First, countries agreed to try to stabilize migration movements by investing in the root causes that push people to leave their countries and by supporting countries that have already hosted large populations of migrants and refugees. It makes sense to give people alternatives to migration, where possible, to reduce migration pressures, even though some of these efforts are likely to take a long time to succeed. And supporting countries that already host large populations of migrants and refugees, such as Costa Rica, Colombia, Ecuador, Peru, Chile, Belize, the Dominican Republic, and Trinidad and Tobago, will help them successfully integrate newcomers into their societies, helping these countries prosper while preventing further migration. In a tangible commitment announced in Los Angeles, the US government unveiled several new development financing options to support these host countries, an important down payment on the commitment to help these countries succeed.

Second, countries agreed to expand legal pathways as an alternative to irregular migration. There is a body of evidence that legal pathways can help deter irregular migration by channeling those who want to migrate into safer and more sustainable options, which deterrence strategies alone have failed to accomplish. The Declaration calls for expanding channels for temporary work, finding options for family reunification and stepping up efforts to provide humanitarian protection. While each country will have to decide what to do within the framework of its own national legislation and according to its own priorities, the commitment to expanding legal options for mobility in an era of irregular migration and extensive movement in the hemisphere is a direction welcome to pursue. At the summit, the US government announced important ways to expand pathways to employment for Central Americans. Other countries, including Canada, Mexico and Spain, have also done so, a topic that will be covered next week in a report and webinar from the Migration Policy Institute.

Third, countries agreed to build their individual migration management capacities and increase information sharing and cross-border coordination to combat smuggling networks, combat human trafficking and conduct returns in ways that respect the dignity of returnees and avoid deporting those with valid protection claims. Until recently, most countries in the region had little reason to invest in their migration institutions, as there was relatively little movement to most countries, but this has changed rapidly over the past few years. last five or six years. And there is still much to be done to create communication and cooperation in managing basic migration processes across borders, especially between neighboring countries.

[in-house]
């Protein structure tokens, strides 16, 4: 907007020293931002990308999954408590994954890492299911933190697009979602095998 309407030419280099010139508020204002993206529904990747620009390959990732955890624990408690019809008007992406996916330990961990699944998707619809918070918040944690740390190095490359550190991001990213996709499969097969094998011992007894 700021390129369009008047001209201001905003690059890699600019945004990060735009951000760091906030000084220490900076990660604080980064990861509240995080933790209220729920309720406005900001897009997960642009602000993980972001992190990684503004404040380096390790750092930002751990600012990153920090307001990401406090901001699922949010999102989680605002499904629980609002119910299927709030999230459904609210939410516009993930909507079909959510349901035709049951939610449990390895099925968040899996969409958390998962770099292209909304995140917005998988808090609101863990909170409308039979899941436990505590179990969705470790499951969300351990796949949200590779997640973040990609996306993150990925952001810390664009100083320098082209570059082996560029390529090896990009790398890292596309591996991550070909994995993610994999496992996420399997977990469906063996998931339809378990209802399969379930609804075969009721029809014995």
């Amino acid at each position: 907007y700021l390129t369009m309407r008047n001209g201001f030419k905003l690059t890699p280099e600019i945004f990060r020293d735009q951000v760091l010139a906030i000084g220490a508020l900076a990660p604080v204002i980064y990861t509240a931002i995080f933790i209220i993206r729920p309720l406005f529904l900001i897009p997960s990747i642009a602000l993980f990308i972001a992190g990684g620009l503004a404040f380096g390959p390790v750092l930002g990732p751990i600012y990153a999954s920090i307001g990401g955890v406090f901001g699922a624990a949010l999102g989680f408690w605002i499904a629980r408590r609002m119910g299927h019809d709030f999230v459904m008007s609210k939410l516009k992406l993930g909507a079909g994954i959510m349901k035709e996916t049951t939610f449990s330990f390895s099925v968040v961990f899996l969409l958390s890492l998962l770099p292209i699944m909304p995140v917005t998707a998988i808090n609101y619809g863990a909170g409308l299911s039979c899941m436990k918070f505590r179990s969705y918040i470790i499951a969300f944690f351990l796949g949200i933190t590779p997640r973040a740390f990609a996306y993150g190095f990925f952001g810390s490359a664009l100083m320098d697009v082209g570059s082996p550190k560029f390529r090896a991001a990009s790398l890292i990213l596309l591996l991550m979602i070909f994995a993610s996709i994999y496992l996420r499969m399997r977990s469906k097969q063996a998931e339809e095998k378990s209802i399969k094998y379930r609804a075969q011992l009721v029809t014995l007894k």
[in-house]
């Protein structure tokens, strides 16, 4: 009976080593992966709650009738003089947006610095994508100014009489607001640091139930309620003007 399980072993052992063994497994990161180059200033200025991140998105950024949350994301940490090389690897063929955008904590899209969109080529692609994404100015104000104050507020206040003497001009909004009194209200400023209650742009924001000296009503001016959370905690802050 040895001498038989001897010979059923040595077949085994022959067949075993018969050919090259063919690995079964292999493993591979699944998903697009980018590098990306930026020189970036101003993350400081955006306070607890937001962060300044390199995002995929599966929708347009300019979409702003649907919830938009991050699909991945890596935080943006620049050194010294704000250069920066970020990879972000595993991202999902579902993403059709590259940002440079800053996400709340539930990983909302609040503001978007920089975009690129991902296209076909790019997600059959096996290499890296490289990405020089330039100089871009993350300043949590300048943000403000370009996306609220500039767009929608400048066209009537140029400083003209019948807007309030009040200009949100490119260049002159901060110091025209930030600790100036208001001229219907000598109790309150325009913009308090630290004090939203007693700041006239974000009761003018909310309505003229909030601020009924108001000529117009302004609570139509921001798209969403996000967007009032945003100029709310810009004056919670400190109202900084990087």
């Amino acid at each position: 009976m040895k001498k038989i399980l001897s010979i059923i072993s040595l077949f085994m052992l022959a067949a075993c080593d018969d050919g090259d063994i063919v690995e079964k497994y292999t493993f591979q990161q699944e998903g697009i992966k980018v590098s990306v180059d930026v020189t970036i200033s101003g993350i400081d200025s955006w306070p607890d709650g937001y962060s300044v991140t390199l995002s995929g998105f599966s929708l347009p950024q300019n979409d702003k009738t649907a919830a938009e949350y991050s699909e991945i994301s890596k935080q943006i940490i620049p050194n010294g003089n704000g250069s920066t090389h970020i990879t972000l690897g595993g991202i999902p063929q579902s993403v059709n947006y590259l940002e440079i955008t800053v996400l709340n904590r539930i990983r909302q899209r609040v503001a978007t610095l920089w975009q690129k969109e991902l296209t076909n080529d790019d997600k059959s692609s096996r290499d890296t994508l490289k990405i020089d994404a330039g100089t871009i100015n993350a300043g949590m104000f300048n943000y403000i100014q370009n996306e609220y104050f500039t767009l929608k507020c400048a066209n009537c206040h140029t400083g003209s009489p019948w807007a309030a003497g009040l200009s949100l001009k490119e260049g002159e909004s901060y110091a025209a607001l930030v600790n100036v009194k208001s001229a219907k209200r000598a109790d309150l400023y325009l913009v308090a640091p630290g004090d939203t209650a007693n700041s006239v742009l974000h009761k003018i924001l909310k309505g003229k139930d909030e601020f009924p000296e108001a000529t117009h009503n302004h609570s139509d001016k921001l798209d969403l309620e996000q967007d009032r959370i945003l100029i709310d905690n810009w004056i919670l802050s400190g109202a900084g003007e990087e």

And finally, the countries agreed to create an early warning system to alert each other to large cross-border movements, such as the Venezuelan displacement crisis or the ongoing great migration of Cuban nationals. At present, there are few systematic ways to share this information or coordinate responses across multiple countries, so this is generally left to ad hoc measures that fall far short of the challenge.

It is of course unclear how the Los Angeles agreement will be implemented in practice. Like many other international declarations, it creates a set of shared proposals that governments agree they would like to pursue, but leaves the actual details to later negotiations. However, this agreement is unique for the Americas in that it is the first attempt to create a common set of ideas on an issue that has risen to the top of the political agenda in many countries but, until now, had never generated a hemispheric conversation. And the governments’ first commitments to specific deliverables suggest there is momentum to do more that is achievable in the coming months to give shape to the non-binding commitments set out in the agreement.

The Los Angeles Declaration will be successful if it is the first word, not the last, on migration cooperation in the Americas, and the spark for future efforts.